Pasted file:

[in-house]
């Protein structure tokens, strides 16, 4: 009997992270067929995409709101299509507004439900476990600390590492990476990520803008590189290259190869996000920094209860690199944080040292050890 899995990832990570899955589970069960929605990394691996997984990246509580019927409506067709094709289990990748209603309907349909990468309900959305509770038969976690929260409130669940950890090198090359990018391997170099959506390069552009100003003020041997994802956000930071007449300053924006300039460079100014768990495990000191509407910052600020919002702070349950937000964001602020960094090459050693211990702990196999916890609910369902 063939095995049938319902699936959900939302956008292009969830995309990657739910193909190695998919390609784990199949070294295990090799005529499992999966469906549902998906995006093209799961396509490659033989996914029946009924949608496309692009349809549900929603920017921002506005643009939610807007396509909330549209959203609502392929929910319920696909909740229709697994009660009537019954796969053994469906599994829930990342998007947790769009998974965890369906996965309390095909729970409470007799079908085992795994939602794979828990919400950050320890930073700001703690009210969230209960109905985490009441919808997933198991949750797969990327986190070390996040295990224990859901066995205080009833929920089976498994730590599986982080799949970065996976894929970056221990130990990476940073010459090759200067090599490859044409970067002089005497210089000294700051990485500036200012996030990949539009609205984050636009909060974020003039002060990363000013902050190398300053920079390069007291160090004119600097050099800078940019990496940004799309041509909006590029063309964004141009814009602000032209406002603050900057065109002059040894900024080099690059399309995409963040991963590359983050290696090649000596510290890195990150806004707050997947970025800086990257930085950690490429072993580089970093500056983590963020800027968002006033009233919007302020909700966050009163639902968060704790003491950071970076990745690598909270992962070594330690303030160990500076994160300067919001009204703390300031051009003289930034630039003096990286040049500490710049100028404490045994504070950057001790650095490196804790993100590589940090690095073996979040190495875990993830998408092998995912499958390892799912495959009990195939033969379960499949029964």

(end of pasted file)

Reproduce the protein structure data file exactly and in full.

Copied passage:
[in-house]
């Protein structure tokens, strides 16, 4: 009997992270067929995409709101299509507004439900476990600390590492990476990520803008590189290259190869996000920094209860690199944080040292050890 899995990832990570899955589970069960929605990394691996997984990246509580019927409506067709094709289990990748209603309907349909990468309900959305509770038969976690929260409130669940950890090198090359990018391997170099959506390069552009100003003020041997994802956000930071007449300053924006300039460079100014768990495990000191509407910052600020919002702070349950937000964001602020960094090459050693211990702990196999916890609910369902 063939095995049938319902699936959900939302956008292009969830995309990657739910193909190695998919390609784990199949070294295990090799005529499992999966469906549902998906995006093209799961396509490659033989996914029946009924949608496309692009349809549900929603920017921002506005643009939610807007396509909330549209959203609502392929929910319920696909909740229709697994009660009537019954796969053994469906599994829930990342998007947790769009998974965890369906996965309390095909729970409470007799079908085992795994939602794979828990919400950050320890930073700001703690009210969230209960109905985490009441919808997933198991949750797969990327986190070390996040295990224990859901066995205080009833929920089976498994730590599986982080799949970065996976894929970056221990130990990476940073010459090759200067090599490859044409970067002089005497210089000294700051990485500036200012996030990949539009609205984050636009909060974020003039002060990363000013902050190398300053920079390069007291160090004119600097050099800078940019990496940004799309041509909006590029063309964004141009814009602000032209406002603050900057065109002059040894900024080099690059399309995409963040991963590359983050290696090649000596510290890195990150806004707050997947970025800086990257930085950690490429072993580089970093500056983590963020800027968002006033009233919007302020909700966050009163639902968060704790003491950071970076990745690598909270992962070594330690303030160990500076994160300067919001009204703390300031051009003289930034630039003096990286040049500490710049100028404490045994504070950057001790650095490196804790993100590589940090690095073996979040190495875990993830998408092998995912499958390892799912495959009990195939033969379960499949029964």